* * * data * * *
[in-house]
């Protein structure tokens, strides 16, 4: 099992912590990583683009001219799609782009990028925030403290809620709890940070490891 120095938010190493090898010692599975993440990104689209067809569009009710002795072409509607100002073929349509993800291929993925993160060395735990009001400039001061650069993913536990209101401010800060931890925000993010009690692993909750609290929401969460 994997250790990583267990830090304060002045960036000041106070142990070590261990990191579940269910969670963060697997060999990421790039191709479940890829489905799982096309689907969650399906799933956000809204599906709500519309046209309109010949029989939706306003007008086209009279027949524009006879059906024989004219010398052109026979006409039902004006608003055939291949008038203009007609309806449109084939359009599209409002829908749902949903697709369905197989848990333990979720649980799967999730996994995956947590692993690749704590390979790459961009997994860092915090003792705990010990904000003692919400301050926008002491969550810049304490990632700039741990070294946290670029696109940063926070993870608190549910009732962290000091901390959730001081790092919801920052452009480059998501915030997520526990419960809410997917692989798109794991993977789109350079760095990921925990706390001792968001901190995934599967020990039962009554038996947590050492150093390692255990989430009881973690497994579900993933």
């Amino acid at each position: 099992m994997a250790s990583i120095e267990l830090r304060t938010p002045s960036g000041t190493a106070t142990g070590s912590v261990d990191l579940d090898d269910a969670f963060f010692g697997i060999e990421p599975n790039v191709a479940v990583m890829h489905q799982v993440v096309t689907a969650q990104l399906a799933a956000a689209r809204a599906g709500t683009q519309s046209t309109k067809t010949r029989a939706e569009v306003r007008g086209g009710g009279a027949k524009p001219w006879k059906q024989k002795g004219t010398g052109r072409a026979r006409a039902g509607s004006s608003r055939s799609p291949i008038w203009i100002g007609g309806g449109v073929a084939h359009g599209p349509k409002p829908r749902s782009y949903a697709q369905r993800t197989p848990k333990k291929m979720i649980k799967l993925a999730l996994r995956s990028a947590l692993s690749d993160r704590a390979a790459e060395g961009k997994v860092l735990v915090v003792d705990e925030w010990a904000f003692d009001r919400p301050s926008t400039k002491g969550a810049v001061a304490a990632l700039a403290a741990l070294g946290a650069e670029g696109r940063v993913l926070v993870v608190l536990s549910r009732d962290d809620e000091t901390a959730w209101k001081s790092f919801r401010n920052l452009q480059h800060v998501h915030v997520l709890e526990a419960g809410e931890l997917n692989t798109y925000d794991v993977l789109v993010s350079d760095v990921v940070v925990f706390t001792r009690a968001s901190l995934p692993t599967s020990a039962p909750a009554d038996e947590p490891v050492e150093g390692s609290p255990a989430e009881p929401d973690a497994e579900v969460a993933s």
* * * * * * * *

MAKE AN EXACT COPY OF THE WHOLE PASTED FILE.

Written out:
[in-house]
């Protein structure tokens, strides 16, 4: 099992912590990583683009001219799609782009990028925030403290809620709890940070490891 120095938010190493090898010692599975993440990104689209067809569009009710002795072409509607100002073929349509993800291929993925993160060395735990009001400039001061650069993913536990209101401010800060931890925000993010009690692993909750609290929401969460 994997250790990583267990830090304060002045960036000041106070142990070590261990990191579940269910969670963060697997060999990421790039191709479940890829489905799982096309689907969650399906799933956000809204599906709500519309046209309109010949029989939706306003007008086209009279027949524009006879059906024989004219010398052109026979006409039902004006608003055939291949008038203009007609309806449109084939359009599209409002829908749902949903697709369905197989848990333990979720649980799967999730996994995956947590692993690749704590390979790459961009997994860092915090003792705990010990904000003692919400301050926008002491969550810049304490990632700039741990070294946290670029696109940063926070993870608190549910009732962290000091901390959730001081790092919801920052452009480059998501915030997520526990419960809410997917692989798109794991993977789109350079760095990921925990706390001792968001901190995934599967020990039962009554038996947590050492150093390692255990989430009881973690497994579900993933």
């Amino acid at each position: 099992m994997a250790s990583i120095e267990l830090r304060t938010p002045s960036g000041t190493a106070t142990g070590s912590v261990d990191l579940d090898d269910a969670f963060f010692g697997i060999e990421p599975n790039v191709a479940v990583m890829h489905q799982v993440v096309t689907a969650q990104l399906a799933a956000a689209r809204a599906g709500t683009q519309s046209t309109k067809t010949r029989a939706e569009v306003r007008g086209g009710g009279a027949k524009p001219w006879k059906q024989k002795g004219t010398g052109r072409a026979r006409a039902g509607s004006s608003r055939s799609p291949i008038w203009i100002g007609g309806g449109v073929a084939h359009g599209p349509k409002p829908r749902s782009y949903a697709q369905r993800t197989p848990k333990k291929m979720i649980k799967l993925a999730l996994r995956s990028a947590l692993s690749d993160r704590a390979a790459e060395g961009k997994v860092l735990v915090v003792d705990e925030w010990a904000f003692d009001r919400p301050s926008t400039k002491g969550a810049v001061a304490a990632l700039a403290a741990l070294g946290a650069e670029g696109r940063v993913l926070v993870v608190l536990s549910r009732d962290d809620e000091t901390a959730w209101k001081s790092f919801r401010n920052l452009q480059h800060v998501h915030v997520l709890e526990a419960g809410e931890l997917n692989t798109y925000d794991v993977l789109v993010s350079d760095v990921v940070v925990f706390t001792r009690a968001s901190l995934p692993t599967s020990a039962p909750a009554d038996e947590p490891v050492e150093g390692s609290p255990a989430e009881p929401d973690a497994e579900v969460a993933s």